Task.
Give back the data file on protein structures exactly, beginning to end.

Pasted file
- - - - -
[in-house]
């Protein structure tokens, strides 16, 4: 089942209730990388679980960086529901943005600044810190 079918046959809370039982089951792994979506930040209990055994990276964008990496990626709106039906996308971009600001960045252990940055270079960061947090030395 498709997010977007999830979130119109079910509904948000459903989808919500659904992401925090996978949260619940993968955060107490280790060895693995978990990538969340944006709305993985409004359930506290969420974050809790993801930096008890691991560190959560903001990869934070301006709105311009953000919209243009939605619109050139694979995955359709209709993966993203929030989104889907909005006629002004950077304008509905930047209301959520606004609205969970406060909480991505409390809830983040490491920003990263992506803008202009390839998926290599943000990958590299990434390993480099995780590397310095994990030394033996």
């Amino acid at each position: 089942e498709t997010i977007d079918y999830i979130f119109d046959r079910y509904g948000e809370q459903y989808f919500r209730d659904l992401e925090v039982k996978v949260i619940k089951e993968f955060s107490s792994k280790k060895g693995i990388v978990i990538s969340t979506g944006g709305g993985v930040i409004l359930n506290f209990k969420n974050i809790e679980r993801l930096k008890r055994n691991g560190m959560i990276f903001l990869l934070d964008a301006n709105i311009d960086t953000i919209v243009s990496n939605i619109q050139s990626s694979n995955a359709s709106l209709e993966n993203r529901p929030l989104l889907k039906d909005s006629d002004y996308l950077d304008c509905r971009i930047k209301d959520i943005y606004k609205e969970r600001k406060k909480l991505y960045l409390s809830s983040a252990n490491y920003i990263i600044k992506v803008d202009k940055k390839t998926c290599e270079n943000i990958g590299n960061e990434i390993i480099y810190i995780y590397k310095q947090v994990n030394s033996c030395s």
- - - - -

[in-house]
């Protein structure tokens, strides 16, 4: 089942209730990388679980960086529901943005600044810190 079918046959809370039982089951792994979506930040209990055994990276964008990496990626709106039906996308971009600001960045252990940055270079960061947090030395 498709997010977007999830979130119109079910509904948000459903989808919500659904992401925090996978949260619940993968955060107490280790060895693995978990990538969340944006709305993985409004359930506290969420974050809790993801930096008890691991560190959560903001990869934070301006709105311009953000919209243009939605619109050139694979995955359709209709993966993203929030989104889907909005006629002004950077304008509905930047209301959520606004609205969970406060909480991505409390809830983040490491920003990263992506803008202009390839998926290599943000990958590299990434390993480099995780590397310095994990030394033996």
């Amino acid at each position: 089942e498709t997010i977007d079918y999830i979130f119109d046959r079910y509904g948000e809370q459903y989808f919500r209730d659904l992401e925090v039982k996978v949260i619940k089951e993968f955060s107490s792994k280790k060895g693995i990388v978990i990538s969340t979506g944006g709305g993985v930040i409004l359930n506290f209990k969420n974050i809790e679980r993801l930096k008890r055994n691991g560190m959560i990276f903001l990869l934070d964008a301006n709105i311009d960086t953000i919209v243009s990496n939605i619109q050139s990626s694979n995955a359709s709106l209709e993966n993203r529901p929030l989104l889907k039906d909005s006629d002004y996308l950077d304008c509905r971009i930047k209301d959520i943005y606004k609205e969970r600001k406060k909480l991505y960045l409390s809830s983040a252990n490491y920003i990263i600044k992506v803008d202009k940055k390839t998926c290599e270079n943000i990958g590299n960061e990434i390993i480099y810190i995780y590397k310095q947090v994990n030394s033996c030395s």